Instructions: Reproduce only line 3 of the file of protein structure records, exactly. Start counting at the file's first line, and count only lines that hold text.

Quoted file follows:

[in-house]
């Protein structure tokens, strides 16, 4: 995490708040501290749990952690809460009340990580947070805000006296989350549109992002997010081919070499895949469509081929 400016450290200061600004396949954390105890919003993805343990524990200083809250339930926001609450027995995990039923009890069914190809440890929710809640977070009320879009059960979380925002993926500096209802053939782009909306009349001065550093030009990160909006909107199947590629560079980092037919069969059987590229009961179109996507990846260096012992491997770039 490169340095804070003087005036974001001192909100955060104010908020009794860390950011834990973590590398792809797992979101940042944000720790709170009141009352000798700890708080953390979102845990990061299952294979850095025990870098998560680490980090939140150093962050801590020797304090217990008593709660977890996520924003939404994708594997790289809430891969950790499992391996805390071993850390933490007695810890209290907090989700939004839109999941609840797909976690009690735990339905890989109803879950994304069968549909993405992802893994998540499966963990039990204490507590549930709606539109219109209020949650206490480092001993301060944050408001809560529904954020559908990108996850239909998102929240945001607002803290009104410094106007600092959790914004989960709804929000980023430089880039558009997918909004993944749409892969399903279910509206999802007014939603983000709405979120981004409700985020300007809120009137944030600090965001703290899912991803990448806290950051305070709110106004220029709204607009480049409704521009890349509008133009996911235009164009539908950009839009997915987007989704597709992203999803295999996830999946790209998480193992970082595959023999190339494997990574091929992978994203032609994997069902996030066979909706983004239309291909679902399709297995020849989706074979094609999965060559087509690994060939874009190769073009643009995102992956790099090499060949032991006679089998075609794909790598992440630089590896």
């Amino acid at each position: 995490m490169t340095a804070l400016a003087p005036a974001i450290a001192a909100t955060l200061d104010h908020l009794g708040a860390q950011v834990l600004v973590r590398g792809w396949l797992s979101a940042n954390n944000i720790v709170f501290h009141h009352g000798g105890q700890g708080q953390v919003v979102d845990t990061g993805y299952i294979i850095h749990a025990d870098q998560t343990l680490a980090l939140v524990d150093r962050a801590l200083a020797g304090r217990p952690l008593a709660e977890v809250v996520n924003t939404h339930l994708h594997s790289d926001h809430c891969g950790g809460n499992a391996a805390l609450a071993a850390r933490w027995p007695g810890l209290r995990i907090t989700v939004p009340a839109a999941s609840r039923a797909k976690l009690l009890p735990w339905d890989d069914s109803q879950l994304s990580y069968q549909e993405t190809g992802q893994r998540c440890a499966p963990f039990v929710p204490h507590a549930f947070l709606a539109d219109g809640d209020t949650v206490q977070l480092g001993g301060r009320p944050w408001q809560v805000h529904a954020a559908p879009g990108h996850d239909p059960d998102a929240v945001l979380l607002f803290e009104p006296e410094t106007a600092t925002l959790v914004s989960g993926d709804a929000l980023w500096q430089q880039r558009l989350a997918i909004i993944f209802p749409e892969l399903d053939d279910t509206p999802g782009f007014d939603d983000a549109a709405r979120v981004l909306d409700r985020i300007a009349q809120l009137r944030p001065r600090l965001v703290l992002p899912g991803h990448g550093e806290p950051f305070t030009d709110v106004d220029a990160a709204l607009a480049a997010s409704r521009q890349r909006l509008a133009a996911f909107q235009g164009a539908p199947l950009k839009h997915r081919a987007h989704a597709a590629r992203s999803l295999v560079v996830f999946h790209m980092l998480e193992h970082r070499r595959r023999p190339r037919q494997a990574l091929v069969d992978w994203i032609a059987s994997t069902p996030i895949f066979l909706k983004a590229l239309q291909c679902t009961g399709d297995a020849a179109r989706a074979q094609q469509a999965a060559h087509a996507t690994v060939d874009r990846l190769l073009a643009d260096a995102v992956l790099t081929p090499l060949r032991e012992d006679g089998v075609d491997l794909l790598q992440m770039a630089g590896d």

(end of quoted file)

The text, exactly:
């Amino acid at each position: 995490m490169t340095a804070l400016a003087p005036a974001i450290a001192a909100t955060l200061d104010h908020l009794g708040a860390q950011v834990l600004v973590r590398g792809w396949l797992s979101a940042n954390n944000i720790v709170f501290h009141h009352g000798g105890q700890g708080q953390v919003v979102d845990t990061g993805y299952i294979i850095h749990a025990d870098q998560t343990l680490a980090l939140v524990d150093r962050a801590l200083a020797g304090r217990p952690l008593a709660e977890v809250v996520n924003t939404h339930l994708h594997s790289d926001h809430c891969g950790g809460n499992a391996a805390l609450a071993a850390r933490w027995p007695g810890l209290r995990i907090t989700v939004p009340a839109a999941s609840r039923a797909k976690l009690l009890p735990w339905d890989d069914s109803q879950l994304s990580y069968q549909e993405t190809g992802q893994r998540c440890a499966p963990f039990v929710p204490h507590a549930f947070l709606a539109d219109g809640d209020t949650v206490q977070l480092g001993g301060r009320p944050w408001q809560v805000h529904a954020a559908p879009g990108h996850d239909p059960d998102a929240v945001l979380l607002f803290e009104p006296e410094t106007a600092t925002l959790v914004s989960g993926d709804a929000l980023w500096q430089q880039r558009l989350a997918i909004i993944f209802p749409e892969l399903d053939d279910t509206p999802g782009f007014d939603d983000a549109a709405r979120v981004l909306d409700r985020i300007a009349q809120l009137r944030p001065r600090l965001v703290l992002p899912g991803h990448g550093e806290p950051f305070t030009d709110v106004d220029a990160a709204l607009a480049a997010s409704r521009q890349r909006l509008a133009a996911f909107q235009g164009a539908p199947l950009k839009h997915r081919a987007h989704a597709a590629r992203s999803l295999v560079v996830f999946h790209m980092l998480e193992h970082r070499r595959r023999p190339r037919q494997a990574l091929v069969d992978w994203i032609a059987s994997t069902p996030i895949f066979l909706k983004a590229l239309q291909c679902t009961g399709d297995a020849a179109r989706a074979q094609q469509a999965a060559h087509a996507t690994v060939d874009r990846l190769l073009a643009d260096a995102v992956l790099t081929p090499l060949r032991e012992d006679g089998v075609d491997l794909l790598q992440m770039a630089g590896d």